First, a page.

The sad part is that no party got creative enough. Let's face it, soccer isn't as popular in the U.S. as (American) football and basketball and baseball are; if a team plays 15 home games with an average attendance of 12 to 15 thousand fans who buy tickets at an average price of (say) $20, it just isn't enough (since the other revenue --- merchandise, etc. isn't a whole lot more, either) for a pro-team to thrive. (Of course, none of this explains why moving to Houston would solve the problems.) It's sad that the direction MLS is heading, every team wants its own "soccer-specific stadium", and some have got it (the Home Depot Center shared by two L.A. teams, Chicago, NYC, Washington, DC, Columbus, Dallas..). I am guessing that when attendance is low (as happened this past season in Columbus, OH, with a team that sucked), the soccer-specific stadia are more of a money drain (to the community at large).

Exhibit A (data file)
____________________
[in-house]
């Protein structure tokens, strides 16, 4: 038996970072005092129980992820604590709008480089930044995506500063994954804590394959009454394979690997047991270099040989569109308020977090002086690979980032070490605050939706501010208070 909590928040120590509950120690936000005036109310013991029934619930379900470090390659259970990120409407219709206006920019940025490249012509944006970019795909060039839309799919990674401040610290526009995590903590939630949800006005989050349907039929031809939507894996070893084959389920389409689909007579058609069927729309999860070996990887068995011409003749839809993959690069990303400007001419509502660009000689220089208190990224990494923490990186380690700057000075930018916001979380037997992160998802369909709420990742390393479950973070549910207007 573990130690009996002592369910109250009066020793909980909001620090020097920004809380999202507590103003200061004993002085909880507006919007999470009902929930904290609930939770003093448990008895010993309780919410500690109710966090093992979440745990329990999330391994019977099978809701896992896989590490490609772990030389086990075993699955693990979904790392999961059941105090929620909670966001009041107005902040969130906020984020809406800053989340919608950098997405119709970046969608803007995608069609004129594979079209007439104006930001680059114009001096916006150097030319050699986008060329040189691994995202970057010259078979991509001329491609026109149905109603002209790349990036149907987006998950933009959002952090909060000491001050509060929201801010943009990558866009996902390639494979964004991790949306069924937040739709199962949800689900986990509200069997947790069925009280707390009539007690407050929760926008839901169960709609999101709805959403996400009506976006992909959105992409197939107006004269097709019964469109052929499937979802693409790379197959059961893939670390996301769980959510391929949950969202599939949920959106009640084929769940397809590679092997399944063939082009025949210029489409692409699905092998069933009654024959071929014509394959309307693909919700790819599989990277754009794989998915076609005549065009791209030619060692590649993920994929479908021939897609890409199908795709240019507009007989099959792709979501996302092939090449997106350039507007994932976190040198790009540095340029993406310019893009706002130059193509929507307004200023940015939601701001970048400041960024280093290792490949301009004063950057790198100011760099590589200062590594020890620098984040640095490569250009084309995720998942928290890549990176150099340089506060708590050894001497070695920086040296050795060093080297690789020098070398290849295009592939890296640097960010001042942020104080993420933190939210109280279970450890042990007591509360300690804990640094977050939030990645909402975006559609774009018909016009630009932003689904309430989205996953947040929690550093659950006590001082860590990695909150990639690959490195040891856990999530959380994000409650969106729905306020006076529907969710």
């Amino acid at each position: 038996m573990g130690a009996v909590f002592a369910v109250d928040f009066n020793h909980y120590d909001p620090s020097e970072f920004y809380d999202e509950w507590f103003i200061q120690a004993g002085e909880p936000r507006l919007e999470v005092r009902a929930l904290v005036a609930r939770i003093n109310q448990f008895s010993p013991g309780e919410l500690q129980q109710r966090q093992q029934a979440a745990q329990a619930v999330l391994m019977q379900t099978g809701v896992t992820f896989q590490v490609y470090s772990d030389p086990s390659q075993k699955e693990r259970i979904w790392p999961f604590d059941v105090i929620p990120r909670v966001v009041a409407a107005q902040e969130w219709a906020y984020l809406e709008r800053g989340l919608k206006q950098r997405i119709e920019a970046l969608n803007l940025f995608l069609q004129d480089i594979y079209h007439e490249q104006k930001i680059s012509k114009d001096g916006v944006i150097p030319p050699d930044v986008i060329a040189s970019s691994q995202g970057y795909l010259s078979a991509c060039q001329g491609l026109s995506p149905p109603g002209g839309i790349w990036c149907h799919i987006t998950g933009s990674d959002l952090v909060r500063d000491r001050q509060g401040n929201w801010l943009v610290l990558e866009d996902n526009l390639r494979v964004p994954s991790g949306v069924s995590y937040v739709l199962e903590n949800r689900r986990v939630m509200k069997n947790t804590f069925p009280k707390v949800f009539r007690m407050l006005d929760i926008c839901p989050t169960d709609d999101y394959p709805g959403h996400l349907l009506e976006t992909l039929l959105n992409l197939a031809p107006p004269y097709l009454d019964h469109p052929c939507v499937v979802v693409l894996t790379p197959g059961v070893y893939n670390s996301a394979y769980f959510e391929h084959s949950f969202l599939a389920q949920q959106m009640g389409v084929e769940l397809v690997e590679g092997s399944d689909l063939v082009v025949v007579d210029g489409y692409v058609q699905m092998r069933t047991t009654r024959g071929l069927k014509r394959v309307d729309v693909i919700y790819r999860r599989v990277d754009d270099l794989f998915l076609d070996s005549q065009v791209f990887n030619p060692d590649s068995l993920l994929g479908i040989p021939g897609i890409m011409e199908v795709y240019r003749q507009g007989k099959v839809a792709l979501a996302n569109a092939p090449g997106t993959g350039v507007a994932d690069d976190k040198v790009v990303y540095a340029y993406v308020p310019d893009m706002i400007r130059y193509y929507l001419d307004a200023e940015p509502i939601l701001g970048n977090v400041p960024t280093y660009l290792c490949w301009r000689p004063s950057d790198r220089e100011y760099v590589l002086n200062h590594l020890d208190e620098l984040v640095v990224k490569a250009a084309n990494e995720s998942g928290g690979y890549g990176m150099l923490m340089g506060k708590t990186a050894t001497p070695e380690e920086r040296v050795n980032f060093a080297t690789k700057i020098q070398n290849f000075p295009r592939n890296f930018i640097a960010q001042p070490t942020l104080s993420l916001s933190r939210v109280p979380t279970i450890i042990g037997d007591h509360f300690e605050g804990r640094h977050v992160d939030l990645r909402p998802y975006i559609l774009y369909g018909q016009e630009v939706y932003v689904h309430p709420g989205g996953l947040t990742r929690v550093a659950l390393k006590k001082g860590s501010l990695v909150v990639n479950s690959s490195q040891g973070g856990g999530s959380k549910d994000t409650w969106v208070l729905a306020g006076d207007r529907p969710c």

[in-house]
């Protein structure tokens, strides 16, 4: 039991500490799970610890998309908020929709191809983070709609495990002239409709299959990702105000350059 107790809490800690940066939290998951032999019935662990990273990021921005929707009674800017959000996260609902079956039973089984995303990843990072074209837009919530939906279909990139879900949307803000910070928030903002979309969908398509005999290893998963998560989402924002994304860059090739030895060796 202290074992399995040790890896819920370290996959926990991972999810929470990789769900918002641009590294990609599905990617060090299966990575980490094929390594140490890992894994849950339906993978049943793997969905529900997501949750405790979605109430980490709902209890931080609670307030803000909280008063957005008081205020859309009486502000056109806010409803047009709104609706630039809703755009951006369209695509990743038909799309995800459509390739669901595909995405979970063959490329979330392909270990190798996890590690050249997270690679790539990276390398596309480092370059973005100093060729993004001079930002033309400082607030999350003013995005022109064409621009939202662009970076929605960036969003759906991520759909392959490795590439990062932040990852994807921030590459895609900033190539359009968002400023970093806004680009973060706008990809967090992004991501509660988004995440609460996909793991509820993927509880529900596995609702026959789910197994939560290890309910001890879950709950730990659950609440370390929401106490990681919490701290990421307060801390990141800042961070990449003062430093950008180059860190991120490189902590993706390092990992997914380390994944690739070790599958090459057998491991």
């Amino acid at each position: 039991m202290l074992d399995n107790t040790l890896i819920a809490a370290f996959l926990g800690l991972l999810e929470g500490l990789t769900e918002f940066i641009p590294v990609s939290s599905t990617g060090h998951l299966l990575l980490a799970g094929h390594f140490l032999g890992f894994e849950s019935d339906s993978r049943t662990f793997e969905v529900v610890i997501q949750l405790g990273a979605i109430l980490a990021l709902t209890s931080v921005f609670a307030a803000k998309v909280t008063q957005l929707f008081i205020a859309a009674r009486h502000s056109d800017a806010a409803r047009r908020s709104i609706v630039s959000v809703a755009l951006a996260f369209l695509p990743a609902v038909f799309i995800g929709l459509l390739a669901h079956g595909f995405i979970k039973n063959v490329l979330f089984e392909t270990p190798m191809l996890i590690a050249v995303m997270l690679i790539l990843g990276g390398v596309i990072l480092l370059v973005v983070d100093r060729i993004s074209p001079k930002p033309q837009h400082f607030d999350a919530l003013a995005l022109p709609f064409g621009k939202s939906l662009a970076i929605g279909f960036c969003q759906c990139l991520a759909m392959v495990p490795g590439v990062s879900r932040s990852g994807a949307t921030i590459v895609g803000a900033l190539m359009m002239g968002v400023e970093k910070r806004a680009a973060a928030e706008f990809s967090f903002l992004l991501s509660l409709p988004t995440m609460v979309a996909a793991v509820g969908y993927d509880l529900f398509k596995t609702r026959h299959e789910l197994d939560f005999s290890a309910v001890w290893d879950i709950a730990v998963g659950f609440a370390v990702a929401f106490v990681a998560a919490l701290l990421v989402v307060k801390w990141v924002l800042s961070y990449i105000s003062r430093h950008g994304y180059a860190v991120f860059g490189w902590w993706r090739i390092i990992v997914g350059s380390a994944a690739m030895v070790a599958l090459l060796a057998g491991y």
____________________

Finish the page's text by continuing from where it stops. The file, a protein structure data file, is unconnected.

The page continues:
What does creative mean here? Any time there is an endeavor that a non-trivial but not terribly large number of people support (e.g., symphony, soccer, etc), this issue comes up again and again. In the present case, there is a large soccer fan base that is, unfortunately, spread quite a bit across Northern California; the Earthquakes could have played half their home games in Spartan and the other half somewhere north of the Golden Gate Bridge -- fewer games might have meant more-packed stadia, probably forcing SJSU to commit to better revenue-sharing. More fans would be able to watch the Quakes, broadening the Quakes fan base. As it turned out, the move to Houston only hurts all parties concerned -- Quakes fans lost their team, SJSU lost good revenue, AEG needs to rebuild a fan base in Houston (where it has similar stadium issues to deal with momentarily), players will be playing their matches at an average summer temperature of 90--95 deg. Farenheit.